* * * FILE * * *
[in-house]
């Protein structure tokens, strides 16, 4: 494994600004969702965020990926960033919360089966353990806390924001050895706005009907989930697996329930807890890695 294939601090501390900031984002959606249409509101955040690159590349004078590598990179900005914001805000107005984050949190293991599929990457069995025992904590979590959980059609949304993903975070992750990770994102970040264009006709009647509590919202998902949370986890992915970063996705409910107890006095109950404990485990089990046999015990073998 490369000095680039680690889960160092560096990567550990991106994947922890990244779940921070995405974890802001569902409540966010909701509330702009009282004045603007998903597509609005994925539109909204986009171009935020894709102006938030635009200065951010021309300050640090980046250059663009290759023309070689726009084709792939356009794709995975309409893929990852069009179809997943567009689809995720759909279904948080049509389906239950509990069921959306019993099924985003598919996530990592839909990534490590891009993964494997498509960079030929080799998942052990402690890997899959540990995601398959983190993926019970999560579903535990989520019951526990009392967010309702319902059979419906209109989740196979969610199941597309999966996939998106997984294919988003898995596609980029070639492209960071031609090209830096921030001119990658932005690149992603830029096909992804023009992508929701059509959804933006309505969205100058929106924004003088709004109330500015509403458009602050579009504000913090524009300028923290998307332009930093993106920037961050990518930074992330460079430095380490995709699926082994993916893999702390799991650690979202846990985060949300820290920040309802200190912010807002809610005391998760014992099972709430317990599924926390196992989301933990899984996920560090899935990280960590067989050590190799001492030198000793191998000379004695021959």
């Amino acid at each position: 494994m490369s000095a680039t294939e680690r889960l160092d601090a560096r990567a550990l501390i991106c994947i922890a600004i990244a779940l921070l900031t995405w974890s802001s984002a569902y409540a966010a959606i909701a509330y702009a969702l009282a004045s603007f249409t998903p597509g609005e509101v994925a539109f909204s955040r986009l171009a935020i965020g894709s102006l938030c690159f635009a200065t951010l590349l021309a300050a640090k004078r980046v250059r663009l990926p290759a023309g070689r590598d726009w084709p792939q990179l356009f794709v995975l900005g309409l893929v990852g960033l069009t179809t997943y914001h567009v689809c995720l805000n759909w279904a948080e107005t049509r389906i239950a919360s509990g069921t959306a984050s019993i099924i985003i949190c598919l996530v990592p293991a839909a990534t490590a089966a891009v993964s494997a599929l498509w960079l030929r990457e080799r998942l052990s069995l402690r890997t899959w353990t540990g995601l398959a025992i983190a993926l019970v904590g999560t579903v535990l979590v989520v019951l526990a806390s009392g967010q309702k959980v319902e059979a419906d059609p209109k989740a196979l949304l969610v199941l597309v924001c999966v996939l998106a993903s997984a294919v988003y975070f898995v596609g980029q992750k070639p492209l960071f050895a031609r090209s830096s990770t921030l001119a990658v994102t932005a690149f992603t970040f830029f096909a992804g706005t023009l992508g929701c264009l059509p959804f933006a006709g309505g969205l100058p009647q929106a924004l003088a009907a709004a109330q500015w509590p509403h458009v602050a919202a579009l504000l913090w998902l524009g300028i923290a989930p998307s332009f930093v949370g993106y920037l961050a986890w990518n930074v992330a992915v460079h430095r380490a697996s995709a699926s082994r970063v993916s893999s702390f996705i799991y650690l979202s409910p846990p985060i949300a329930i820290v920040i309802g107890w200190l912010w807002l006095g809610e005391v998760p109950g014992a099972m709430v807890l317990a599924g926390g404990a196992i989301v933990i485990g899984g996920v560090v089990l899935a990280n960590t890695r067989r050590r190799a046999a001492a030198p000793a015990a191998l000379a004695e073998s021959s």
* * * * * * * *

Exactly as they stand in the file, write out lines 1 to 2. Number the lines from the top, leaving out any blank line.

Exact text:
[in-house]
């Protein structure tokens, strides 16, 4: 494994600004969702965020990926960033919360089966353990806390924001050895706005009907989930697996329930807890890695 294939601090501390900031984002959606249409509101955040690159590349004078590598990179900005914001805000107005984050949190293991599929990457069995025992904590979590959980059609949304993903975070992750990770994102970040264009006709009647509590919202998902949370986890992915970063996705409910107890006095109950404990485990089990046999015990073998 490369000095680039680690889960160092560096990567550990991106994947922890990244779940921070995405974890802001569902409540966010909701509330702009009282004045603007998903597509609005994925539109909204986009171009935020894709102006938030635009200065951010021309300050640090980046250059663009290759023309070689726009084709792939356009794709995975309409893929990852069009179809997943567009689809995720759909279904948080049509389906239950509990069921959306019993099924985003598919996530990592839909990534490590891009993964494997498509960079030929080799998942052990402690890997899959540990995601398959983190993926019970999560579903535990989520019951526990009392967010309702319902059979419906209109989740196979969610199941597309999966996939998106997984294919988003898995596609980029070639492209960071031609090209830096921030001119990658932005690149992603830029096909992804023009992508929701059509959804933006309505969205100058929106924004003088709004109330500015509403458009602050579009504000913090524009300028923290998307332009930093993106920037961050990518930074992330460079430095380490995709699926082994993916893999702390799991650690979202846990985060949300820290920040309802200190912010807002809610005391998760014992099972709430317990599924926390196992989301933990899984996920560090899935990280960590067989050590190799001492030198000793191998000379004695021959």